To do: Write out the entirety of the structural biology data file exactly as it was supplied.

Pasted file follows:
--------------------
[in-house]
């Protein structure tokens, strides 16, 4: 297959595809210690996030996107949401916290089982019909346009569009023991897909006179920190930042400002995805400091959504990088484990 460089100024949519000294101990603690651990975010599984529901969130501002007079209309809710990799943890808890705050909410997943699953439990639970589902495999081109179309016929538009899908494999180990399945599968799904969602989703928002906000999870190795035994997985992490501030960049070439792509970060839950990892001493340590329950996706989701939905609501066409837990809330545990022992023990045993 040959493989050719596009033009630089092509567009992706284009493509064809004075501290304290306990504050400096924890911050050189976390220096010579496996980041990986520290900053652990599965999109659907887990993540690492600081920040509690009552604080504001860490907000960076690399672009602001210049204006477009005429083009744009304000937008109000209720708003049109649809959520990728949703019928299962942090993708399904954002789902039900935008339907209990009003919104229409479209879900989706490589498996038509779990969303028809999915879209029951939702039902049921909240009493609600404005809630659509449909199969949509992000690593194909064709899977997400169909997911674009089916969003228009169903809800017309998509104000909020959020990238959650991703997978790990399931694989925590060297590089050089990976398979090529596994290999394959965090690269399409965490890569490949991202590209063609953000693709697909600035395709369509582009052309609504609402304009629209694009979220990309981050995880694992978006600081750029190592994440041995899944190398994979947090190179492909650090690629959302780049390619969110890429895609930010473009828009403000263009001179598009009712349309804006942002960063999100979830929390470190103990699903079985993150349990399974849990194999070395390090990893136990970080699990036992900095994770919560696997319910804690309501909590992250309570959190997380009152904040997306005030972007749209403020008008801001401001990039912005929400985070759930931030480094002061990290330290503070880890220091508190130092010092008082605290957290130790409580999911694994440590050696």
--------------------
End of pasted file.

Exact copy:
[in-house]
């Protein structure tokens, strides 16, 4: 297959595809210690996030996107949401916290089982019909346009569009023991897909006179920190930042400002995805400091959504990088484990 460089100024949519000294101990603690651990975010599984529901969130501002007079209309809710990799943890808890705050909410997943699953439990639970589902495999081109179309016929538009899908494999180990399945599968799904969602989703928002906000999870190795035994997985992490501030960049070439792509970060839950990892001493340590329950996706989701939905609501066409837990809330545990022992023990045993 040959493989050719596009033009630089092509567009992706284009493509064809004075501290304290306990504050400096924890911050050189976390220096010579496996980041990986520290900053652990599965999109659907887990993540690492600081920040509690009552604080504001860490907000960076690399672009602001210049204006477009005429083009744009304000937008109000209720708003049109649809959520990728949703019928299962942090993708399904954002789902039900935008339907209990009003919104229409479209879900989706490589498996038509779990969303028809999915879209029951939702039902049921909240009493609600404005809630659509449909199969949509992000690593194909064709899977997400169909997911674009089916969003228009169903809800017309998509104000909020959020990238959650991703997978790990399931694989925590060297590089050089990976398979090529596994290999394959965090690269399409965490890569490949991202590209063609953000693709697909600035395709369509582009052309609504609402304009629209694009979220990309981050995880694992978006600081750029190592994440041995899944190398994979947090190179492909650090690629959302780049390619969110890429895609930010473009828009403000263009001179598009009712349309804006942002960063999100979830929390470190103990699903079985993150349990399974849990194999070395390090990893136990970080699990036992900095994770919560696997319910804690309501909590992250309570959190997380009152904040997306005030972007749209403020008008801001401001990039912005929400985070759930931030480094002061990290330290503070880890220091508190130092010092008082605290957290130790409580999911694994440590050696």